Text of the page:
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It’s 7 am. I can hear birds chirping outside my window, which I forgot to close the night before. My white sheets are clean and starchy, pulled tightly across the mattress beneath me. When I open my eyes, I fight to hold onto the last few glimpses of a peaceful dream that never got to conclude. All is manageable. My world is comforting, and I am content to wake up like that for as long as I’m allowed. This is, of course, a pipedream. Instead, as a future public relations professional, I’m bound to mornings brutally stolen by devastating news and constant crises right at the tip of my fingertips. The best part is, handling them and wasting my time on every social media outlet known to man will be my livelihood, or so my professors tell me.
Although I spend an egregious amount of time on social media, I really don’t want to. I am part of a generation that grew up with constant inundation of worldwide tragedies and authoritative strangers insisting that we are not good enough to deserve an ounce of joy. Shockingly, after 21 years, I’m thoroughly exhausted. Obviously, life would not be perfect in the absence of social media, but I must think it would be less draining. Nothing makes me happier than getting to the end of the day, looking down at my phone and seeing it nearly at full charge when I know the last time it was charged was about 24 hours prior. Suddenly, I can begin to grasp what makes my life important and what makes me want to do it all again tomorrow. Spending time with friends, staring at the ceiling while listening to old vinyls, sitting on the grass and watching beetles crawl through the blades. Life doesn’t have to be so heavy all the time. Unfortunately, it seems like my chosen degree (it’s too late to back out of it now) is a guarantee that social media continues to be at the epicenter of my existence.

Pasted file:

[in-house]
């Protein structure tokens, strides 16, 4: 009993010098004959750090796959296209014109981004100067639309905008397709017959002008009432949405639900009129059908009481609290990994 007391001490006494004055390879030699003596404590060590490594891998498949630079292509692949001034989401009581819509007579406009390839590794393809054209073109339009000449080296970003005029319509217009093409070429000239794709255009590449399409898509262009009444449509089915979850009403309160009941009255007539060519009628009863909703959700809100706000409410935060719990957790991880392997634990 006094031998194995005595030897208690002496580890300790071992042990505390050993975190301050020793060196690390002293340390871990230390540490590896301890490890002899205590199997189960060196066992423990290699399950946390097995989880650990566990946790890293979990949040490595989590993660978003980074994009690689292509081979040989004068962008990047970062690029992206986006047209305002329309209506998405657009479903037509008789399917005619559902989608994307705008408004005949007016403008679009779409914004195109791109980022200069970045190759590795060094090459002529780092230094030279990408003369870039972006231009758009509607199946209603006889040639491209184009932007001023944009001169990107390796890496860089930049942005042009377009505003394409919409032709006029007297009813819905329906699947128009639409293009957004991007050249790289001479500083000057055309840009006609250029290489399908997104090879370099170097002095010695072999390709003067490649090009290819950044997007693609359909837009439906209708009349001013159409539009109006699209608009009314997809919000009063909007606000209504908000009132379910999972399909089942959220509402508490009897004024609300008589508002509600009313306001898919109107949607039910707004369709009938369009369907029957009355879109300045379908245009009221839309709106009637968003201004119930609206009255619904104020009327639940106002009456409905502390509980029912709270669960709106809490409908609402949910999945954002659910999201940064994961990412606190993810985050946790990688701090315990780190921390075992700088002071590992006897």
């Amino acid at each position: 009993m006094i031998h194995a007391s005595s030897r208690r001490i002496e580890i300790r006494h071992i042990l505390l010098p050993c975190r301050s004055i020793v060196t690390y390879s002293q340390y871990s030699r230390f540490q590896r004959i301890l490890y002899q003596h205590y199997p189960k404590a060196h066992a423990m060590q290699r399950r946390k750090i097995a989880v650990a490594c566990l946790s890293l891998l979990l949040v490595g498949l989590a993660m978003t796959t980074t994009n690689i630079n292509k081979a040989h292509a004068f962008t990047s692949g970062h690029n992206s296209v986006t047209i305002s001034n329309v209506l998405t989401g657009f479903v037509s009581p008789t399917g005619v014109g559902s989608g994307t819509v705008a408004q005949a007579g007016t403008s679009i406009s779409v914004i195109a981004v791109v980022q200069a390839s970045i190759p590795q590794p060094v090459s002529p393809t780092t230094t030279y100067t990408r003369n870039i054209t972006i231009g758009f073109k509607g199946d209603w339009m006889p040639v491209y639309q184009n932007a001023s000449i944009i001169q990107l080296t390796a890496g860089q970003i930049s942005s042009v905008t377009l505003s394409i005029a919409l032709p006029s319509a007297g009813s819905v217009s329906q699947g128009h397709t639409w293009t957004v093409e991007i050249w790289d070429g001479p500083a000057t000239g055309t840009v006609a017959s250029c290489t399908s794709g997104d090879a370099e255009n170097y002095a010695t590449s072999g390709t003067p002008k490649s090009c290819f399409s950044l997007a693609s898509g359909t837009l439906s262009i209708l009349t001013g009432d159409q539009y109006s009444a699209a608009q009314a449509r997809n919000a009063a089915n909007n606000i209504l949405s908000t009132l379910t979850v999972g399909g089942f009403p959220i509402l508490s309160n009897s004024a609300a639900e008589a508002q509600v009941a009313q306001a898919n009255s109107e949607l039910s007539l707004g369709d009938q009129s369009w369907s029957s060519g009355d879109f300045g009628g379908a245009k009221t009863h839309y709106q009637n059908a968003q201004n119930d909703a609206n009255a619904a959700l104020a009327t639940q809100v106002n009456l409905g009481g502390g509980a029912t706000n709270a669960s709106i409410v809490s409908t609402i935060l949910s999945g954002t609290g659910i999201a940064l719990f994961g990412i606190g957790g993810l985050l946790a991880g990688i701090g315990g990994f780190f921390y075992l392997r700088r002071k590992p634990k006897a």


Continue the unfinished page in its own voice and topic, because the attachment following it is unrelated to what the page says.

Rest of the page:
Every PR professor I have ever had seems so excited that the world is becoming more and more online. They create lectures, units, and full-on courses about how to succeed on social media. More importantly, they cannot help but stress just how imperative those platforms will be to my career and my life. Essentially, giving me a death sentence, I fear.
If I were able to fully quit social media I think I would initially struggle with the sort of connection I’ve grown accustomed to. Seeing my friends and family’s important updates or, really, just pieces of their lives is a blessing. I might miss the validation that comes with posting especially admirable pictures and thoughts. On the other hand, I know for a fact that I would be able to react to sudden stressors better. I would be able to pour more time into myself. For God’s sake, maybe I’d learn how to play the piano or paint with gouache or run a half marathon. I know that life would feel so much more possible if I were to zoom in. If I could focus on just me, I might actually want to cherish every moment that I spend here.
Prompt: Have you ever considered quitting social media? What do you think would happen if you did?
Mackenzie Dawson is a student in Jon Pfeiffer’s media law class at Pepperdine University. Social media and copyright issues are covered in the class. Mackenzie is a Public Relations/Sustainability major.
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